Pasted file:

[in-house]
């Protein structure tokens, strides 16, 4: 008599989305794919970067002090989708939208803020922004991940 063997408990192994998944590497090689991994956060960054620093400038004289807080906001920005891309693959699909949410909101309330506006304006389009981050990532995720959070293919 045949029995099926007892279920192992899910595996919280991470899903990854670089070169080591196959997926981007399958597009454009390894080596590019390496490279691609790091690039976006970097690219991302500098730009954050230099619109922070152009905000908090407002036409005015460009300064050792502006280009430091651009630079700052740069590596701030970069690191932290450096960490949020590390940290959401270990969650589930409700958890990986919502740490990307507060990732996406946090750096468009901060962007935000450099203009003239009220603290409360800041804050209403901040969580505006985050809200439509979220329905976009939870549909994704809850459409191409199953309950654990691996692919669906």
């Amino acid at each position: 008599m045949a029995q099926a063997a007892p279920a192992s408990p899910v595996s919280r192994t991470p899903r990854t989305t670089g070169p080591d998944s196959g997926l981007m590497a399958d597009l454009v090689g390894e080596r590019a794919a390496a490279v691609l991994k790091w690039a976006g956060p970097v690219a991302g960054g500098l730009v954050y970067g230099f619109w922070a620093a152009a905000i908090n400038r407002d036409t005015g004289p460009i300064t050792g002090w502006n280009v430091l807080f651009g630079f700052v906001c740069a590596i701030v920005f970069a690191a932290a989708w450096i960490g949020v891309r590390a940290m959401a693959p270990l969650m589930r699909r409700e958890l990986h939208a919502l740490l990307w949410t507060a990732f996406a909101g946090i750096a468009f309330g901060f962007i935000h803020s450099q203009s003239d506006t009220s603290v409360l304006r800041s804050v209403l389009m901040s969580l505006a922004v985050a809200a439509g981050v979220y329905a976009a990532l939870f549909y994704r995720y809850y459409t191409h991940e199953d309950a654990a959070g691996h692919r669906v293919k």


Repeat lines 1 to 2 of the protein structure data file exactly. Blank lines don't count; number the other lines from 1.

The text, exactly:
[in-house]
């Protein structure tokens, strides 16, 4: 008599989305794919970067002090989708939208803020922004991940 063997408990192994998944590497090689991994956060960054620093400038004289807080906001920005891309693959699909949410909101309330506006304006389009981050990532995720959070293919 045949029995099926007892279920192992899910595996919280991470899903990854670089070169080591196959997926981007399958597009454009390894080596590019390496490279691609790091690039976006970097690219991302500098730009954050230099619109922070152009905000908090407002036409005015460009300064050792502006280009430091651009630079700052740069590596701030970069690191932290450096960490949020590390940290959401270990969650589930409700958890990986919502740490990307507060990732996406946090750096468009901060962007935000450099203009003239009220603290409360800041804050209403901040969580505006985050809200439509979220329905976009939870549909994704809850459409191409199953309950654990691996692919669906």